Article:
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mkory

Excessive Brake Pedal Travel

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After a close call having my brake pedal go to the floor a few weeks ago when one of the metal lines burst, I had all of the brake lines and hoses replaced, as well as the two rear calipers. All pads and rotors are new as well. Since I've gotten the truck back from the shop, it seems like there is significantly more brake pedal travel than before. The pedal travels what feels like a few inches before there is any resistance/stopping power at all. Once past that dead band, the brakes feel like they used to. The only "old" parts on the truck now are the front calipers, abs module, and master cylinder. Any ideas why this has happened?

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Possible air in the system?

 

I doubt it. I watched them bleed it. The shop is very reputable, and they used a machine that pressurized the master cylinder, as well as one that cycled the ABS pump.

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Possible air in the system?

 

I doubt it. I watched them bleed it. The shop is very reputable, and they used a machine that pressurized the master cylinder, as well as one that cycled the ABS pump.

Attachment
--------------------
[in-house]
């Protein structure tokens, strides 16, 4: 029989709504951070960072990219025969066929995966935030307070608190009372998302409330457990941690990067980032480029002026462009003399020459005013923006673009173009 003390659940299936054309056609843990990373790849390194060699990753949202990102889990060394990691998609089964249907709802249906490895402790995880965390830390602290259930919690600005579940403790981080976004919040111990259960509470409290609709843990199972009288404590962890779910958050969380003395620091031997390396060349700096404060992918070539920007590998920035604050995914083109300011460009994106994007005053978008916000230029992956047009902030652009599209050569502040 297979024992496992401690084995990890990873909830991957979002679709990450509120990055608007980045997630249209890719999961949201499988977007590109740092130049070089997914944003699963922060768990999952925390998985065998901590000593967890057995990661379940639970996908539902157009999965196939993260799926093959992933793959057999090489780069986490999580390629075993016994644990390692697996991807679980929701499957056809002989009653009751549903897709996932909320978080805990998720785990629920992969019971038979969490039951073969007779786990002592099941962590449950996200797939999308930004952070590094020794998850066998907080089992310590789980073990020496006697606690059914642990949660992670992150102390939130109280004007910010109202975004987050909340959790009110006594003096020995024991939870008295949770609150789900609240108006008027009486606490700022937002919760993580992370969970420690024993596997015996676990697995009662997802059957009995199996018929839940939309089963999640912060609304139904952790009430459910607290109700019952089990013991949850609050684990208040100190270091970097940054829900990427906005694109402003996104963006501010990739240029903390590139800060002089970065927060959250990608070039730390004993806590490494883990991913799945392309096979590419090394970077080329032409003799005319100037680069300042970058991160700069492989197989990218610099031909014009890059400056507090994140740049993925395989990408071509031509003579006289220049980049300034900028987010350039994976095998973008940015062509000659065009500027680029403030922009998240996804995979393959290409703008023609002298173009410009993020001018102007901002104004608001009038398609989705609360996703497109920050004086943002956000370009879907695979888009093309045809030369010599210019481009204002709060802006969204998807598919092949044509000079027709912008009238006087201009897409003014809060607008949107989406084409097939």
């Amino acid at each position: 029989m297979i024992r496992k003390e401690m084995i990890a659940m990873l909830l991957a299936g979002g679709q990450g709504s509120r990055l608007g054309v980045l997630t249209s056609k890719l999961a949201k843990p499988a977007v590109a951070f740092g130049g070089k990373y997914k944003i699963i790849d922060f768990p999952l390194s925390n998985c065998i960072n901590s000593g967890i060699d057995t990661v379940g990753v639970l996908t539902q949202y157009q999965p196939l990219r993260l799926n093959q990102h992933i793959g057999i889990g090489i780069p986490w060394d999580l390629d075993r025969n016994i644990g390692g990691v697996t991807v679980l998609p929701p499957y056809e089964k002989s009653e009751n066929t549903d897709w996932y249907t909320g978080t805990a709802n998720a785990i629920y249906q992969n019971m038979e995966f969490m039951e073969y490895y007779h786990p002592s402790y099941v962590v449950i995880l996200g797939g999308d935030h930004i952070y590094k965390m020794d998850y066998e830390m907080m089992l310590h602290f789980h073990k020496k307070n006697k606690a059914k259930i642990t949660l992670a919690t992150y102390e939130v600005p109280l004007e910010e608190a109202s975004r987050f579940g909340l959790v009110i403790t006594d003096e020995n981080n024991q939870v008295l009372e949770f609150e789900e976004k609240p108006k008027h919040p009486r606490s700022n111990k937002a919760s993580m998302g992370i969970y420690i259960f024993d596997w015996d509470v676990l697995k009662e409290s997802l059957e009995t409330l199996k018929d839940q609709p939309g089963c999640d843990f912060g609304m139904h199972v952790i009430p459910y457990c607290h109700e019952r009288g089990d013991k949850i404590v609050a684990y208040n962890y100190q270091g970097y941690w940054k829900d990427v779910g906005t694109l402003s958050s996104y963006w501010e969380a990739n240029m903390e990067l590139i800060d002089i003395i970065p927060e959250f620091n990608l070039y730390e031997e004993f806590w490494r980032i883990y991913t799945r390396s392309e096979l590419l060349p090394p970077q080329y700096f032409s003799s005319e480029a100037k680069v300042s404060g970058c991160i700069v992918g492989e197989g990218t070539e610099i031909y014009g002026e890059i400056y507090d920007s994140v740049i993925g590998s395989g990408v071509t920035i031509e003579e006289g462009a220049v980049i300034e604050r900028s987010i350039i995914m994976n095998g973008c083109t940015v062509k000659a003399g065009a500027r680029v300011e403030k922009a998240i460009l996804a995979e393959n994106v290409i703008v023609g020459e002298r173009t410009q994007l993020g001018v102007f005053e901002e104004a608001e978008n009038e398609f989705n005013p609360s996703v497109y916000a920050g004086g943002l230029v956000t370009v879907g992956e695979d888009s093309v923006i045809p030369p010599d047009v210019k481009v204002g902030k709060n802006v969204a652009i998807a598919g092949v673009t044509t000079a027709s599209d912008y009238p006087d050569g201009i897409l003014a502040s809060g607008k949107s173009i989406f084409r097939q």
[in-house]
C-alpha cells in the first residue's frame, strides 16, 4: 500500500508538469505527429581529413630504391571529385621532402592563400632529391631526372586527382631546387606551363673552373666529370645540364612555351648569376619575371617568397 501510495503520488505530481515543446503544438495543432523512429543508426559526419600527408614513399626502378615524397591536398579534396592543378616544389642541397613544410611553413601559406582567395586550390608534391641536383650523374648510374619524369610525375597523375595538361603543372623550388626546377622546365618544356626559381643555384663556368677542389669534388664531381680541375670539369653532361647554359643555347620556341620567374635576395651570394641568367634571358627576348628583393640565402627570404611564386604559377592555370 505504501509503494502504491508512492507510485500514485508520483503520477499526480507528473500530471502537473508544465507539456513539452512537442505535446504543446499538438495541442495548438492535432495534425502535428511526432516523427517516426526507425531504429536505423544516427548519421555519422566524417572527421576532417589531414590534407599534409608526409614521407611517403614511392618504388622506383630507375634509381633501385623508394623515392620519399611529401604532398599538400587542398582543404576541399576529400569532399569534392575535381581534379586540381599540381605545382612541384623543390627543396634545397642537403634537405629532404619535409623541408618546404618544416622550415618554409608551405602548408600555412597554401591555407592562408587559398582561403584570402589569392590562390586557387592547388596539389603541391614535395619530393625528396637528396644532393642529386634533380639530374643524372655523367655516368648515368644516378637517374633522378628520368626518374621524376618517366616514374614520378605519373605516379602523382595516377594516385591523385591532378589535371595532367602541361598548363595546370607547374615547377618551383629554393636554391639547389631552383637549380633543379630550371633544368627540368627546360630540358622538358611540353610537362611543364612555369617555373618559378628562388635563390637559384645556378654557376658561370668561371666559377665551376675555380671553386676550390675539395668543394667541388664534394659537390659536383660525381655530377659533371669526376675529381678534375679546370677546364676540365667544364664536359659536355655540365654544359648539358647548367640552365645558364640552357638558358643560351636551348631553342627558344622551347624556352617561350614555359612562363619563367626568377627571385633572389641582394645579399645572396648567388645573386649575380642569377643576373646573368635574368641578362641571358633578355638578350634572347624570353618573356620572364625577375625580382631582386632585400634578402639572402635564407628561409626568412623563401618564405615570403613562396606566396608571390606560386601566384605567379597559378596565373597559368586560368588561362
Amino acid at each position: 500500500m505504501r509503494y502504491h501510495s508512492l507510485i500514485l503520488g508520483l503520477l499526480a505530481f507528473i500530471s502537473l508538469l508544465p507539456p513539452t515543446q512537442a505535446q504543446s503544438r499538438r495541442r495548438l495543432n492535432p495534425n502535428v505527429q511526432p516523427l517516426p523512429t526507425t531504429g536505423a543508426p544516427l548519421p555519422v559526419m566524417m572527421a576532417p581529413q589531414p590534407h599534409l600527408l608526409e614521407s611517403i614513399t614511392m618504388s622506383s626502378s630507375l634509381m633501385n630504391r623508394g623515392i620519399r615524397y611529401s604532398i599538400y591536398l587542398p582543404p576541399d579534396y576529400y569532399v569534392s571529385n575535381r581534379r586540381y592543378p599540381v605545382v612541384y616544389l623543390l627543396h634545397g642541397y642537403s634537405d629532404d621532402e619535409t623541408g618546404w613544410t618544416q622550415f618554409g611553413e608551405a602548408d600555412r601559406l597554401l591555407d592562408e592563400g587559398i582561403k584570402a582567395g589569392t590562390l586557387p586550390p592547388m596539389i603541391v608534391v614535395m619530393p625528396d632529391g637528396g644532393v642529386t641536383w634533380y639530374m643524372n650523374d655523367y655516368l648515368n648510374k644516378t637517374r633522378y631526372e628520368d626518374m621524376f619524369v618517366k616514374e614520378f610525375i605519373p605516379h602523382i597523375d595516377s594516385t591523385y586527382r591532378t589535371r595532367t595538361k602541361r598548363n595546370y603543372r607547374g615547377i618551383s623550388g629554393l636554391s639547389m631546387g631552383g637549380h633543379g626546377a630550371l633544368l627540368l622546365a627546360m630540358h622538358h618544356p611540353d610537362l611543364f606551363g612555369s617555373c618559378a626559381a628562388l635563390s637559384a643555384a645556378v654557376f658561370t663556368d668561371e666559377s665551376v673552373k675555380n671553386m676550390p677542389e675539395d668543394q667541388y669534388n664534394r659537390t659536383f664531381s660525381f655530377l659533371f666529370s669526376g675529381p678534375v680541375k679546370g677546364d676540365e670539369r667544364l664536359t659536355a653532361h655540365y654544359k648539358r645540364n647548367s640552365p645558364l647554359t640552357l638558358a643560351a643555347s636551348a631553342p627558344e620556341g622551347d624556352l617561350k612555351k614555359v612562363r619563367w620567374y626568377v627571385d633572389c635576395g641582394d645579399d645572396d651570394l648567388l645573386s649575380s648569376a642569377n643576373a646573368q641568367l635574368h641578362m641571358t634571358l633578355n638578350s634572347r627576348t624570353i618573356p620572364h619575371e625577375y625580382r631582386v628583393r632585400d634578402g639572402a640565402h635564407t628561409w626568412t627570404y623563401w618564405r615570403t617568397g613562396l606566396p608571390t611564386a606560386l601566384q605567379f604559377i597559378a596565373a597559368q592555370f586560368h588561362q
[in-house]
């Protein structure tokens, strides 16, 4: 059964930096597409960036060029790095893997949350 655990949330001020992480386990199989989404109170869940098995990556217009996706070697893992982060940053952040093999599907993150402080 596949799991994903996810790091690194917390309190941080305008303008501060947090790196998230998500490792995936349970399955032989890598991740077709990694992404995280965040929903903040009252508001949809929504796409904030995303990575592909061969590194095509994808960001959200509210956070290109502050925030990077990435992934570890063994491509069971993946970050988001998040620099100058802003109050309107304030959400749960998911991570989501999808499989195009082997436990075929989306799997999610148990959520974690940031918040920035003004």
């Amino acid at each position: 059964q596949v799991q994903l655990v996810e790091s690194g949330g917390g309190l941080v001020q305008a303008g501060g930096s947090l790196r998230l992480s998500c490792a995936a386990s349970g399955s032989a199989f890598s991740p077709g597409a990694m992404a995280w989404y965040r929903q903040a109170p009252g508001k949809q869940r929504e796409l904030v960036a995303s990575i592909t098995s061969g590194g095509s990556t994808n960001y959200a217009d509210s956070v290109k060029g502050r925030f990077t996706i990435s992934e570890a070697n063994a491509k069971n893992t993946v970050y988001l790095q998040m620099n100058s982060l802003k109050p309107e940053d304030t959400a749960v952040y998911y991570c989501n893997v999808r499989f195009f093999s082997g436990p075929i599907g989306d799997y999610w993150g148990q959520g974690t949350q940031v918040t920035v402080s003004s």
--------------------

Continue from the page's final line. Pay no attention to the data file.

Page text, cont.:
Probably yes...bleed the system again. The next possibility is the master cylinder is beginning to fail.

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That very same thing happened on my 1990 Silverado. Never was able to get the entire pedal back, even after replacing the master cylinder, and power bleeding the brakes.

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It's simple enough to check for air in the lines: Pump the pedal (with the engine running for the power assist) and see if the pedal comes up. If it does, it's air. If not, I'd a rear drum equipped (you have rear disks... right?) for adjustment, then I'd suspect the master cylinder.

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Hmm... the pedal does not come up when I pump it. So next look into the master?

 

Wouldn't I be losing fluid if it were the master?

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Hmm... the pedal does not come up when I pump it. So next look into the master?

 

Wouldn't I be losing fluid if it were the master?

 

Not necessarily.

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The problem was actually in the front bearings. A few days later I noticed noise from the front bearings. The left front wheel had so much play that it must have been pushing the pads far enough from the rotor to increase the pedal travel. How about that.

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